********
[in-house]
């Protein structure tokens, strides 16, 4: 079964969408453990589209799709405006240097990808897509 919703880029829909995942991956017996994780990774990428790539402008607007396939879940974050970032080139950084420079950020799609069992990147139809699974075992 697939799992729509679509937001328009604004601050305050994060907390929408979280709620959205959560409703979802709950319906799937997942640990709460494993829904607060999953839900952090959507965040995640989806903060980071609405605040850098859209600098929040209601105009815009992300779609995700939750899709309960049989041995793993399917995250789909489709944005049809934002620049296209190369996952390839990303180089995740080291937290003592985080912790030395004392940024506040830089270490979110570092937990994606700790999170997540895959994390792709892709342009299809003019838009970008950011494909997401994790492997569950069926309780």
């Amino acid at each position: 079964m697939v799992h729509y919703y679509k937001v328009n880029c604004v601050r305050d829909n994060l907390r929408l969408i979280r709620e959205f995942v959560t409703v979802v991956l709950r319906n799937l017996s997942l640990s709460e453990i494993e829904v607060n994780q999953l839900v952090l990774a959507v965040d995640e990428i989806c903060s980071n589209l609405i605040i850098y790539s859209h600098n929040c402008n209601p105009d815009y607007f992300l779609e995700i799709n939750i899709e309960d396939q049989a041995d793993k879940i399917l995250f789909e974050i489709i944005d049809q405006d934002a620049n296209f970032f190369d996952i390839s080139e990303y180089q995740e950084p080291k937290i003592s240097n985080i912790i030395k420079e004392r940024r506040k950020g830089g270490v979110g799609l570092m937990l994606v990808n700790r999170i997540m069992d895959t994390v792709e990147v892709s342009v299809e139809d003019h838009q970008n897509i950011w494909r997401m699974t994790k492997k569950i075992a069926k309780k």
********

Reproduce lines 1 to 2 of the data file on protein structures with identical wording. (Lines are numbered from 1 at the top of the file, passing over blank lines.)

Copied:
[in-house]
């Protein structure tokens, strides 16, 4: 079964969408453990589209799709405006240097990808897509 919703880029829909995942991956017996994780990774990428790539402008607007396939879940974050970032080139950084420079950020799609069992990147139809699974075992 697939799992729509679509937001328009604004601050305050994060907390929408979280709620959205959560409703979802709950319906799937997942640990709460494993829904607060999953839900952090959507965040995640989806903060980071609405605040850098859209600098929040209601105009815009992300779609995700939750899709309960049989041995793993399917995250789909489709944005049809934002620049296209190369996952390839990303180089995740080291937290003592985080912790030395004392940024506040830089270490979110570092937990994606700790999170997540895959994390792709892709342009299809003019838009970008950011494909997401994790492997569950069926309780």